iJobs Job Widget
iJobs Education

Recruitment Genius: Nursery Nurse and Room Leader - Hackney

£15000 - £20000 per annum: Recruitment Genius: Are you a qualified childcare p...

QAA: Independent member of the QAA Board of Directors

Expenses paid in connection with duties: QAA: QAA is inviting applications to ...

AER Teachers: PPA TEACHER/MENTOR

£27000 - £37000 per annum: AER Teachers: THE SCHOOL: This is a large and vibra...

AER Teachers: EYFS Teacher

£27000 - £37000 per annum: AER Teachers: EYFS TEACHERAn 'Outstanding' Primary ...

Day In a Page

The long walk west: they fled war in Syria, only to get held up in Hungary – now hundreds of refugees have set off on foot for Austria

They fled war in Syria...

...only to get stuck and sidetracked in Hungary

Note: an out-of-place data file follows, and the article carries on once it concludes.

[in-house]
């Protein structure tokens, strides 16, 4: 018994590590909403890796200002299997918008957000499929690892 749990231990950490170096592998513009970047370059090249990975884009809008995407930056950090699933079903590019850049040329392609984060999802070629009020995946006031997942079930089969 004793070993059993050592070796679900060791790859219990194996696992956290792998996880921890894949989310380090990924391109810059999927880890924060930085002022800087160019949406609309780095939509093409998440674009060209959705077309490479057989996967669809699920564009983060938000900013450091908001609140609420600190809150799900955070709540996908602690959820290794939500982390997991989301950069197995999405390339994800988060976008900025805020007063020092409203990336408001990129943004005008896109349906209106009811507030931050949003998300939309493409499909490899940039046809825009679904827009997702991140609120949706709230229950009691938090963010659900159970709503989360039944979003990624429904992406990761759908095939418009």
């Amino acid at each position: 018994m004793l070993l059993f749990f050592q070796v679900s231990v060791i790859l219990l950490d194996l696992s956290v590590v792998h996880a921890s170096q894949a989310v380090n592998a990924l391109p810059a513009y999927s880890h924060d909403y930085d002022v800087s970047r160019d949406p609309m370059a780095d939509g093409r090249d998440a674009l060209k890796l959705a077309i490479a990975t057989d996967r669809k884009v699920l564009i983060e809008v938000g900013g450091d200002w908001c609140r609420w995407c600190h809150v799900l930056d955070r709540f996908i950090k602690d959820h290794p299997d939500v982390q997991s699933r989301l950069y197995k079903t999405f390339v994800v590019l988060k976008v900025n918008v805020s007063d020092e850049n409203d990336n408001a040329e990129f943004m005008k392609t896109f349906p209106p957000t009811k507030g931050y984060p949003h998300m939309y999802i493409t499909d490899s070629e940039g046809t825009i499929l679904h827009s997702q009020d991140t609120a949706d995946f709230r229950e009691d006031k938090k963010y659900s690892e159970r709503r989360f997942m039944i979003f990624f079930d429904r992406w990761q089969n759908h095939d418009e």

From The Prisoner to Mad Men, elaborate title sequences are one of the keys to a great TV series

Title sequences: From The Prisoner to Mad Men

Elaborate title sequences are one of the keys to a great TV series. But why does the art form have such a chequered history?
Giorgio Armani Beauty's fabric-inspired foundations: Get back to basics this autumn

Giorgio Armani Beauty's foundations

Sumptuous fabrics meet luscious cosmetics for this elegant look
From stowaways to Operation Stack: Life in a transcontinental lorry cab

Life from the inside of a trucker's cab

From stowaways to Operation Stack, it's a challenging time to be a trucker heading to and from the Continent
Kelis interview: The songwriter and sauce-maker on cooking for Pharrell and crying over potatoes

Kelis interview

The singer and sauce-maker on cooking for Pharrell
Refugee crisis: David Cameron lowered the flag for the dead king of Saudi Arabia - will he do the same honour for little Aylan Kurdi?

Cameron lowered the flag for the dead king of Saudi Arabia...

But will he do the same honour for little Aylan Kurdi, asks Robert Fisk
Our leaders lack courage in this refugee crisis. We are shamed by our European neighbours

Our leaders lack courage in this refugee crisis. We are shamed by our European neighbours